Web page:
The challenges and rewards of adult ADHD

With the launch of a new resource for parents and teachers who deal with children suffering from attention deficit hyperactivity disorder (ADHD), John Holden looks at how the condition affects people untreated in later life.

Nano is the new green

US engineers unveil a new super fast data transmission device 2,000 times more energy efficient than any device in use today, writes John Holden.

Auld lang cells

New research furthers efforts to reverse the ageing process without the ethical restrictions associated with embryonic stem cell research, writes John Holden.

The altogether un-hip sounding ‘Genomic Plasticity and Ageing’ Team at the Functional Genomics Institute in Montpelier France have successfully rejuvenated cells from donors aged over 100 years.

Proving Einstein wrong?

The most significant point made at last night’s Irish Skeptics Society talk on the OPERA experiment at CERN is that pretty much all science journalism is bad, writes John Holden.

Science journalists have to get used to criticism. The nature of the content being reported on is often deeply complex and so is open to misinterpretation by non-scientists. Scientists will never admit to being sure of anything while journalists love their affirmatives.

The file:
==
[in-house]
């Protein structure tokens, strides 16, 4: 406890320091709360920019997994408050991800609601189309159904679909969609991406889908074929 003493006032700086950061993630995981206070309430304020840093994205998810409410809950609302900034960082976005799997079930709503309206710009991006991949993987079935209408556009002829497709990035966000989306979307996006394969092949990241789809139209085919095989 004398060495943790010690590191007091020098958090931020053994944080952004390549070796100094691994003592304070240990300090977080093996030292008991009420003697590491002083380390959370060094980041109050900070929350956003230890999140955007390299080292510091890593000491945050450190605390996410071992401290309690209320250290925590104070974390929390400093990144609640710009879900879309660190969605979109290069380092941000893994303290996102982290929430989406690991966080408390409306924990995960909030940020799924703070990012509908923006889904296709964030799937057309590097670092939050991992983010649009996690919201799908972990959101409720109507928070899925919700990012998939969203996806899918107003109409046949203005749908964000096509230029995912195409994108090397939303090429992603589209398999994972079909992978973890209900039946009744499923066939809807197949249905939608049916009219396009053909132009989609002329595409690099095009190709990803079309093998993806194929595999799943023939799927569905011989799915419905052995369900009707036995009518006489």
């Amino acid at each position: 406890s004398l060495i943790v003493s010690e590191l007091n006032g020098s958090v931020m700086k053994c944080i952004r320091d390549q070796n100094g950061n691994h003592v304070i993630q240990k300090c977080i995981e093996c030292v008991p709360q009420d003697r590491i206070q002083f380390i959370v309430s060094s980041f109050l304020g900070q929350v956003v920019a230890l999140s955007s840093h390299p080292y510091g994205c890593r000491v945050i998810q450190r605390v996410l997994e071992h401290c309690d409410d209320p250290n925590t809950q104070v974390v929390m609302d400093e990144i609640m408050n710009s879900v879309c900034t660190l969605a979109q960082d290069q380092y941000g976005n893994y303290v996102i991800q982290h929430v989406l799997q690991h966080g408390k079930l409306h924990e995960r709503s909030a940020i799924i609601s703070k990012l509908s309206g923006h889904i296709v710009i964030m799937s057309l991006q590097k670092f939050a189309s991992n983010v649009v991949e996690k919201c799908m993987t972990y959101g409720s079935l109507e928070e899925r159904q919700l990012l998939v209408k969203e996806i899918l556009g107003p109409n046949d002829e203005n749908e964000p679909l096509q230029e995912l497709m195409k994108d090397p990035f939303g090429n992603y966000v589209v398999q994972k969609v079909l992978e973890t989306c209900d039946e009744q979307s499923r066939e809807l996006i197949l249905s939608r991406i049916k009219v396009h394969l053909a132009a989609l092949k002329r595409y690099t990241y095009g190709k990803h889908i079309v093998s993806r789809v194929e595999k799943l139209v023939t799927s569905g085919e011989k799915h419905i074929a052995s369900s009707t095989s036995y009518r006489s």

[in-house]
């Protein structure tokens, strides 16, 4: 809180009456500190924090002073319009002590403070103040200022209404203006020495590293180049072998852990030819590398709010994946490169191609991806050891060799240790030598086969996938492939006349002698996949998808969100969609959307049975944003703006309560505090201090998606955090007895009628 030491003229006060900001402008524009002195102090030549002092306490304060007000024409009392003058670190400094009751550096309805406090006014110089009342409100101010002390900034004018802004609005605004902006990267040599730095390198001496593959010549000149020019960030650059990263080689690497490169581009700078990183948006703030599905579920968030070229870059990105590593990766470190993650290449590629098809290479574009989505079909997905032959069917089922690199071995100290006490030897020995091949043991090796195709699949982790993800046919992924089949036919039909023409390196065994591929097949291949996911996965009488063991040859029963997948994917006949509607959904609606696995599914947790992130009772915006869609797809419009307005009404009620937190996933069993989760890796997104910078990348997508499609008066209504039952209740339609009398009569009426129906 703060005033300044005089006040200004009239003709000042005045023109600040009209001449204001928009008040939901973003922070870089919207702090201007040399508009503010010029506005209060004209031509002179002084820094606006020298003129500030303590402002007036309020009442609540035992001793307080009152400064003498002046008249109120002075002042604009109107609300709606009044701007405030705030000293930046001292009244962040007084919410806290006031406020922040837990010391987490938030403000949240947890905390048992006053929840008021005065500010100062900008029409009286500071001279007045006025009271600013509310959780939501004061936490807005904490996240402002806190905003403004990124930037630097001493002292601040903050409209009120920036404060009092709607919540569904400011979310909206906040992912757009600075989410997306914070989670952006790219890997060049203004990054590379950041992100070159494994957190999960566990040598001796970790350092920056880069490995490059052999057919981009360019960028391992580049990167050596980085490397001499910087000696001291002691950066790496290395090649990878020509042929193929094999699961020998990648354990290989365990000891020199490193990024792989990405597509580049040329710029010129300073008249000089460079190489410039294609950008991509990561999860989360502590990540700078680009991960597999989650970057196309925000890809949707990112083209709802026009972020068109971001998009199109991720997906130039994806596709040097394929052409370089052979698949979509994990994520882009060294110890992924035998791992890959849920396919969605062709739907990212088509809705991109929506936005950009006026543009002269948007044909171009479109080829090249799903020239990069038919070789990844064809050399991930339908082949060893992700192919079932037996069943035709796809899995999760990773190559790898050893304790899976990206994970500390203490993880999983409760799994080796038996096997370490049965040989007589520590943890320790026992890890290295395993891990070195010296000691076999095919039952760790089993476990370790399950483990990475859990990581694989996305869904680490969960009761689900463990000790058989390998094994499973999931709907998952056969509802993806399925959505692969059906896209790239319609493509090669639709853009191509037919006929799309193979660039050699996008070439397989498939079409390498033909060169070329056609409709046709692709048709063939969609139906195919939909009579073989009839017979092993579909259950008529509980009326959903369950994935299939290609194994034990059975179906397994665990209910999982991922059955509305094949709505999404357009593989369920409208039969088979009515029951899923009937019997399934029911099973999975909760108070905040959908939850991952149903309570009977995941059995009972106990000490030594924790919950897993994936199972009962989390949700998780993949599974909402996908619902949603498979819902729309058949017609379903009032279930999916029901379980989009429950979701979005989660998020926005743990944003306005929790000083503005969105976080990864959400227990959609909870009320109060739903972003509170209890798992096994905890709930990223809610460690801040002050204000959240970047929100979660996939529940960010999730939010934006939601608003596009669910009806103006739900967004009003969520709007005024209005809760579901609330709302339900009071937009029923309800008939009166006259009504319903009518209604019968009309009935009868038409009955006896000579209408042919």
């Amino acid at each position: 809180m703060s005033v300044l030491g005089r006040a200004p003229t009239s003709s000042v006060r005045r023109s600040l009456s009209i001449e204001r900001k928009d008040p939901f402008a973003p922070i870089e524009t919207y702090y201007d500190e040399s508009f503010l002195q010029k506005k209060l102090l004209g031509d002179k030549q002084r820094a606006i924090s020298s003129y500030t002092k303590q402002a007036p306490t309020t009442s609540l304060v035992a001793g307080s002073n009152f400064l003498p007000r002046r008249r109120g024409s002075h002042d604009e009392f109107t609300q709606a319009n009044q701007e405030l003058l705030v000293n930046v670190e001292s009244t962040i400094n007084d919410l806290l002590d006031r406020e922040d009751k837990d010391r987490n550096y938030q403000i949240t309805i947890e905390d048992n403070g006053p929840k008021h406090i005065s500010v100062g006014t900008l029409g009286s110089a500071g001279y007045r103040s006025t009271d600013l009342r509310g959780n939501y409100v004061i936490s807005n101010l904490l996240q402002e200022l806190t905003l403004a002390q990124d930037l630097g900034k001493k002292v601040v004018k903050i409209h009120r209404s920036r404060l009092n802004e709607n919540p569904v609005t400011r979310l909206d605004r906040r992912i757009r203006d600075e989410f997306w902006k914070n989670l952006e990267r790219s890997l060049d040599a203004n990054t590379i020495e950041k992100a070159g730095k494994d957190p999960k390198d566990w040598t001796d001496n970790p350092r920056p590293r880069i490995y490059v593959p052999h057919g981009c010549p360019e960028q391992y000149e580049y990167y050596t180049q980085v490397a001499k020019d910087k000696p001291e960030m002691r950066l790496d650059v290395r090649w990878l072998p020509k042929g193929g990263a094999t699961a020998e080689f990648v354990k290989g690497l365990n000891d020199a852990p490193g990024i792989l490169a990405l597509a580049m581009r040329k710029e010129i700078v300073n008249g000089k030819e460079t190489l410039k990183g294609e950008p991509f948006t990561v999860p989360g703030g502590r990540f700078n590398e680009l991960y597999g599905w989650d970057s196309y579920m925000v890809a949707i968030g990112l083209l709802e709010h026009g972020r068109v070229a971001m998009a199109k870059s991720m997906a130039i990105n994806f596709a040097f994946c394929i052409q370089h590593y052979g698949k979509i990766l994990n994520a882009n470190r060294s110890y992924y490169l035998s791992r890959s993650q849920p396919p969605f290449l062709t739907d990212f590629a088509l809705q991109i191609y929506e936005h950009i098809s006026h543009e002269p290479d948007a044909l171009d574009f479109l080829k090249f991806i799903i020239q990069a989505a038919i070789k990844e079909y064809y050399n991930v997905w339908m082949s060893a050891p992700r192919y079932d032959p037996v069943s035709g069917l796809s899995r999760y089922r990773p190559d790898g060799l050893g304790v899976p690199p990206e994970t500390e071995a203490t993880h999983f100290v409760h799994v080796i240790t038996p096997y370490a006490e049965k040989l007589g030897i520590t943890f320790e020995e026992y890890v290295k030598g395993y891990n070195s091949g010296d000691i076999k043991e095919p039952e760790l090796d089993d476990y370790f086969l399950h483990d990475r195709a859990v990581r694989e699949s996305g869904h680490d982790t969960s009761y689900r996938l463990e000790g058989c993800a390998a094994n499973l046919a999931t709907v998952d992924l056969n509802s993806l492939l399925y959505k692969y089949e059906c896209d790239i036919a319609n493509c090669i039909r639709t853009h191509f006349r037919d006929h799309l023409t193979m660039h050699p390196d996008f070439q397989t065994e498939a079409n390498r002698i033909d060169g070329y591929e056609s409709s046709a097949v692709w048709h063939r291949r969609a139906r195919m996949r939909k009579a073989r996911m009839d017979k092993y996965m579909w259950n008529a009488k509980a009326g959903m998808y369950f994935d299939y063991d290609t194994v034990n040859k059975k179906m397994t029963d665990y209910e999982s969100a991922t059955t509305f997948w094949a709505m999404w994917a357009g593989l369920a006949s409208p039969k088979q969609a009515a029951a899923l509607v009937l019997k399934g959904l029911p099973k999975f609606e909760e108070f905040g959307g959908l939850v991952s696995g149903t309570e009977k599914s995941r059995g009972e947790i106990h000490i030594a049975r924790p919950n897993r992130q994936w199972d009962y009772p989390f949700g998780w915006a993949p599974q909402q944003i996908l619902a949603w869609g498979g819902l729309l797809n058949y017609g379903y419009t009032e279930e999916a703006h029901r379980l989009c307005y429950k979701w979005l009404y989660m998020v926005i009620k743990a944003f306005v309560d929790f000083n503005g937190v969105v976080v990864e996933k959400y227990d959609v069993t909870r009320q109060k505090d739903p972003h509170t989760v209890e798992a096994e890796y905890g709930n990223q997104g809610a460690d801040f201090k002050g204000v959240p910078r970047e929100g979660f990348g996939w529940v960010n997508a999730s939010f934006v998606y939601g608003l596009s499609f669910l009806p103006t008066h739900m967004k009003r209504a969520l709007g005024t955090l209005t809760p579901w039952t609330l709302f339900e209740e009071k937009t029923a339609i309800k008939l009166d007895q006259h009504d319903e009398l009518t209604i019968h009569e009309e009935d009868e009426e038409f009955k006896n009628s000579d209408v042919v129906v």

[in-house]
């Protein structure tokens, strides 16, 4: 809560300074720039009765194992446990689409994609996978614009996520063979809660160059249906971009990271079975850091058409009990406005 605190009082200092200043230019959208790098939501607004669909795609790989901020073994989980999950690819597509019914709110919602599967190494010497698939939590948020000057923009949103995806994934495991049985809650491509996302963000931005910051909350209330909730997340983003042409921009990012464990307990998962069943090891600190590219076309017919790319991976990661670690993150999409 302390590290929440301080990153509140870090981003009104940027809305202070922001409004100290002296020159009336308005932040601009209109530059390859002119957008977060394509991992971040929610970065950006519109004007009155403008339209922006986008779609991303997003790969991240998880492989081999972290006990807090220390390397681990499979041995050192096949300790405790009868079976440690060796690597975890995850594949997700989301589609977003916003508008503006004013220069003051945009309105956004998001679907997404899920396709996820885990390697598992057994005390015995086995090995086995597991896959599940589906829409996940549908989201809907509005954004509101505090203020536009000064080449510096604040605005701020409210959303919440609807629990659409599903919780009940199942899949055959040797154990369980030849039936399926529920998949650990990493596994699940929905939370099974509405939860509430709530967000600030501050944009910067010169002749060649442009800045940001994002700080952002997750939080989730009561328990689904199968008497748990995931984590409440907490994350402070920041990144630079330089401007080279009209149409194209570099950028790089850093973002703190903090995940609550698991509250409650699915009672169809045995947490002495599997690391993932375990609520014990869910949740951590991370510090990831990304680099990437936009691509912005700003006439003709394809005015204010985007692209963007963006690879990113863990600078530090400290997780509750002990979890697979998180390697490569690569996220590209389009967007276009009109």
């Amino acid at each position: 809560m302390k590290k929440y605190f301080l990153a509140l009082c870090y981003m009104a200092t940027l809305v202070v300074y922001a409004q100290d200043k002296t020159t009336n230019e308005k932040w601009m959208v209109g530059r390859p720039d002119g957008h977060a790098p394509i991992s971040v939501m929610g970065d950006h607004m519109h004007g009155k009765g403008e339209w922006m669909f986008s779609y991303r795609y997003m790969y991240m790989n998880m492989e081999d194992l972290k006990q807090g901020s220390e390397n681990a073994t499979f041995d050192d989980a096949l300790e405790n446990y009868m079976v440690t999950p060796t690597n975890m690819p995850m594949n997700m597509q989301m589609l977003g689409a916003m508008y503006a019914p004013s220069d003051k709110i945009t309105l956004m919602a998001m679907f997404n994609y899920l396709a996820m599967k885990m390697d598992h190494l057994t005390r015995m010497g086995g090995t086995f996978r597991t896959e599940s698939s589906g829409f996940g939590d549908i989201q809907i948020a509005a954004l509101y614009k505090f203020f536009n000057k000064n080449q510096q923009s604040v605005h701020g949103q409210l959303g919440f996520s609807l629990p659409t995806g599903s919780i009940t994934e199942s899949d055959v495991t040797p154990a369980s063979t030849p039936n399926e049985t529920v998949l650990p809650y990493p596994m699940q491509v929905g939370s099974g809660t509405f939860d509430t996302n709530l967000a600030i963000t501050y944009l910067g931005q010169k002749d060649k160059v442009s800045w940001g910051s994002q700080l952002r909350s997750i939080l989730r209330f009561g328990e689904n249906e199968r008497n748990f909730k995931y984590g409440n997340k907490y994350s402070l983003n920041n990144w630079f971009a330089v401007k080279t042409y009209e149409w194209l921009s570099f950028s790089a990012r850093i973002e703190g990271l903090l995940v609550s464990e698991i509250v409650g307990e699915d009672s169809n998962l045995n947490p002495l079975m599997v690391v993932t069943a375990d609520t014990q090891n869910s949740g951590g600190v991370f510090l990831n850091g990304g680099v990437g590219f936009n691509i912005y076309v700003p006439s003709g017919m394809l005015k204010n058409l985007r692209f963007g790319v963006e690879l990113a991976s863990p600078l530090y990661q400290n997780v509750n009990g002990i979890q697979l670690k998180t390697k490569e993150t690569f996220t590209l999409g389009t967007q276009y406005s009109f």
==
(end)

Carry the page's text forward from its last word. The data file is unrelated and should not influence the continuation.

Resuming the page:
Cannabinoids 'a buffer against stress and pain'

New research from the Centre for Pain Research at NUI Galway highlights the importance of marijuana-like chemicals in suppressing pain. By John Holden.

The effects of smoking weed vary from person to person. For some it’s the perfect relaxant at the end of a long day. For others, marijuana can in fact cause anxiety and stress.

Its effects will vary depending on an individual’s own personality and make-up. However, the active ingredient in marijuana, Tetrahydrocannabinol (THC), doesn’t change.

Schechtman wins chemistry Nobel for work on 'quasicrystals'

The 2011 Nobel Prize winner for Chemistry couldn’t be more deserving. After initially being ridiculed and asked to leave his research group for his findings in 1982, Israeli Daniel Shechtman, 70, takes home the 2011 Nobel ‘kudos’ and 10 million Swedish kronor (€1,082,671) for his discovery of “quasicrystals”. By John Holden.

Why global temperatures don't rise in a straight line

New studies into global warming patterns show a deep ocean masking real increases in temperature, writes John Holden.

Global warming is not as widely reported as it was in previous times. This, unfortunately, has a lot to do with the commercial and editorial imperatives of news agencies. Environmental problems haven’t gone away. It’s the economy, stupid.

Closer, more pertinent problems caused by the global recession mean the focus on big picture stuff is understandably less of a priority for most people.

When you just can't let go

The phenomenon of compulsive hoarding is not a behaviour many of us encounter very often but recognition of the disorder is increasing in Ireland, writes John Holden.